Development.—This has only been fully studied in the summer egg; in Brachionus by Salensky,[263] in Melicerta by Joliet[264]; in Eosphora digitata and several other species by Tessin[265]; in Callidina and Melicerta by Zelinka,[266] the last two observers having utilised modern methods of research.[267] We shall base our account on Zelinka's observations. As in the case of most "parthenogenetic" eggs, the ovarian egg begins by a very uneven division to form two cells: the minute "first polar body" which undergoes no further development; and the definitive egg, which by its repeated divisions gives rise to the tissues and organs.

Segmentation is very unequal, and recalls that of Molluscs in several respects. The first division gives rise to a smaller and a larger cell. Both of these divide again, the latter unequally, so that now there are three smaller cells and one large one; and after repeated divisions of the small cells and unequal divisions of the larger one, a stage is reached where there are a number of small cells and one large one, which sinks in and is overgrown by the small ones. Just prior to this the large cell undergoes equal divisions; its cells are the "hypoblast" cells (Fig. 114, hyp), and give rise to the gullet, stomach, and intestine, with their appendages, and the generative organs; while the smaller cells constitute the "epiblast" (ep), which gives rise to the body-wall and muscles, to the cement glands, nervous system, pharynx and mastax, and probably to the kidneys.


Fig. 114.—Development of Callidina. (After Zelinka.) A, Early stage showing involution of granular cells (g), to form the mastax or gizzard. B, Involution complete. C, Second involution of epiblast cells to form pharynx. D, The embryo bent on itself at ventral fold (vf). E, Showing ingrowth of epiblast to form brain (br): an, involution of epiblast to form cloaca; br, brain; ep, epiblast; fg, involution to form cement glands of foot; g, granular cells; gi, gizzard; hyp, hypoblast; m, mouth; o, ovary; sp, salivary glands; vf, limiting body from foot.

Owing to the elongation of the body within the narrow space of the egg the hinder part is bent up on the ventral surface (D, E); and this part, narrower than the rest, forms the foot, the centre of which is at first occupied by a column of hypoblast. The cloaca is now formed by a dorsal ingrowth of epiblast (the "proctodaeum") at the junction of the foot and the body (an). The hypoblast in the body anterior to the cloacal ingrowth forms the digestive apparatus; the part immediately behind forms the reproductive organs (o); and the hindmost part apparently disappears. An ingrowth of epiblast at the extreme tip of the foot gives rise to the cement glands (fg). The muscles arise from the epiblast cells. The disc arises from the modification of epiblast cells lateral to and behind the mouth, enclosing a so-called "polar area"; it is completed by the transformation of cells on the ventral side of the mouth. The brain (br) is formed by the multiplication of epiblast cells; and in Bdelloida a ventral ingrowth below the mouth forms the sub-oesophageal ganglion. The ciliated cup in Melicerta is formed as a ventral hollow, only later on united with the ciliated furrow of the wreath by the lateral grooves.[268] In Melicerta the two eyes are formed in the polar area. The young as hatched {220}differs from the adult in the greater simplicity of its ciliary wreath; and in the tubicolous forms the cupped end of the foot-gland is ciliated, and two eyes are present on the polar area, which later sink in, and often disappear more or less completely. It is stated that the young hatched from winter eggs do not pass through this larval state.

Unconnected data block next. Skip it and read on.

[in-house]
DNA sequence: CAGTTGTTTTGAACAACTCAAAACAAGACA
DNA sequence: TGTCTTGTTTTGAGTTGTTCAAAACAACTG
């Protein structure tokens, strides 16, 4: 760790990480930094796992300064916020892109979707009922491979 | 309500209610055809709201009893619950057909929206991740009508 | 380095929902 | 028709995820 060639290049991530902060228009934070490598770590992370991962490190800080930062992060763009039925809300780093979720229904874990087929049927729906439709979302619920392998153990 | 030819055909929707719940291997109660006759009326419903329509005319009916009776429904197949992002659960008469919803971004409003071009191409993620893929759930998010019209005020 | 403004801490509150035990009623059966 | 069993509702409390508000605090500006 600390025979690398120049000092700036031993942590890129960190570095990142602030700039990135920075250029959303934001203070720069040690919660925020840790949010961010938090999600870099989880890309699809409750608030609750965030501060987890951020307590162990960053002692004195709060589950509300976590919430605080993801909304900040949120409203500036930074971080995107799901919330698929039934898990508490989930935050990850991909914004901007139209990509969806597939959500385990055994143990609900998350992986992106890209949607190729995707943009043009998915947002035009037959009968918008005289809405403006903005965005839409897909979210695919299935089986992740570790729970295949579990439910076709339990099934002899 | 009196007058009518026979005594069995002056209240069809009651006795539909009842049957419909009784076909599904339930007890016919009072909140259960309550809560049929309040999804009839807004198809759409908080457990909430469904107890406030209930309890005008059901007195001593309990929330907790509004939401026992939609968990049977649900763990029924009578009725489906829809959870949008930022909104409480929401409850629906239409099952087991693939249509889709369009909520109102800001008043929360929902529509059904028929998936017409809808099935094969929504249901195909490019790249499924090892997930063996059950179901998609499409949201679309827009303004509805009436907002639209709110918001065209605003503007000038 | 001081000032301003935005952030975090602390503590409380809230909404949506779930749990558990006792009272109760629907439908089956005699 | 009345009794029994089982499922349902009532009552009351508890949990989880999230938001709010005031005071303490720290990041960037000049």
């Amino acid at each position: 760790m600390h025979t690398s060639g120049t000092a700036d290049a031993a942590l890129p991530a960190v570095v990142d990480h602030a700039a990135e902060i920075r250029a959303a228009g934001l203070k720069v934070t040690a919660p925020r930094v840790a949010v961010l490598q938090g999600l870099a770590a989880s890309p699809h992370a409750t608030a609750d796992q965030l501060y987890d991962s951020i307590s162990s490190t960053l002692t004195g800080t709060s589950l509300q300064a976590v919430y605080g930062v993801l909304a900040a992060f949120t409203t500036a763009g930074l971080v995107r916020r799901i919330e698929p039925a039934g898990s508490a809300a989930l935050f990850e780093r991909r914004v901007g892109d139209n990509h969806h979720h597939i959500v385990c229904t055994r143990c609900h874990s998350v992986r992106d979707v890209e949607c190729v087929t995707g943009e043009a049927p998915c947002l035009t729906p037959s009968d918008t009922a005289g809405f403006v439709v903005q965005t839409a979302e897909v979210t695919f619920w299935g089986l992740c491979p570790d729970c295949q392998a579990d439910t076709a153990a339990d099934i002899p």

Fig. 115.—Stephanoceros eichhornii. (After Cubitt.) A, Dorsal view of the upper part in its tube: al, lateral antenna; e, eye; em, developing embryo in uterus; g, gizzard; s.g, median salivary gland. B, Extremity of foot. C, Lateral view of base of disc: am, median antenna; of, oral funnel; s.g, median salivary gland; tf, in the crop, indicates the ciliated tube prolonging the funnel; tr, horseshoe-shaped trochus.


Order I. Flosculariaceae.—Females mostly tubicolous, attached by a long contractile foot. Disc produced into a wide funnel-shaped contractile cup, produced into lobes with long setae (Floscularia) or coarse cilia (Stephanoceros), or entire (Apsilidae); an outer row of fine cilia rarely present; trochus a horseshoe, open behind. Oral funnel a slender tube hanging freely into a large pharyngeal crop; trophi uncinate projecting freely into the crop. Kidneys often united by an anterior cross-piece. Body-wall often containing a definite system of canals, filled with refractive granules, and serving by their contraction to {221}dilate the disc. Males (Fig. 107, 1) and larvae vermiform with a ciliated pedal cup, and a simple wreath, with two eyes on the disc.

Fam. 1. Flosculariidae: Floscularia Oken, Stephanoceros E. (Fig. 115).

Fam. 2. Apsilidae: Apsilus Metschnikoff (Fig. 112, A), Acyclus Leidy, Atrochus Wierzejski (Fig. 112, C).

The family Flosculariidae contains some most exquisite forms; Stephanoceros, the "Crown Animalcule," being probably the most lovely of the Class, and many of the Floscules coming not far behind. The Apsilidae are mostly mud-dwellers.

Order II. Melicertaceae.—Females (except in Trochosphaera) attached or tubicolous; tube variable. Disc with a dorsal gap (except Conochilus) often two-lobed or corolla-like; a ventral lip often separating off a ventral ciliated cup continuous by a pair of gutters with the ciliated groove; trochus of stronger cilia than the cingulum. Trophi malleoramate in a distinct mastax. Intestine much curved dorsally, cloaca long eversible (except Trochosphaera). Males and larvae as in Order I.


Fig. 116.—Melicerta ringens. (After Joliet). A, Side view; B, dorsal view. al, Lateral antennae; ci, cingulum seen by transparency; g, gizzard; p, pellet in ciliated cup, about to be deposited on edge of tube; tr, trochus.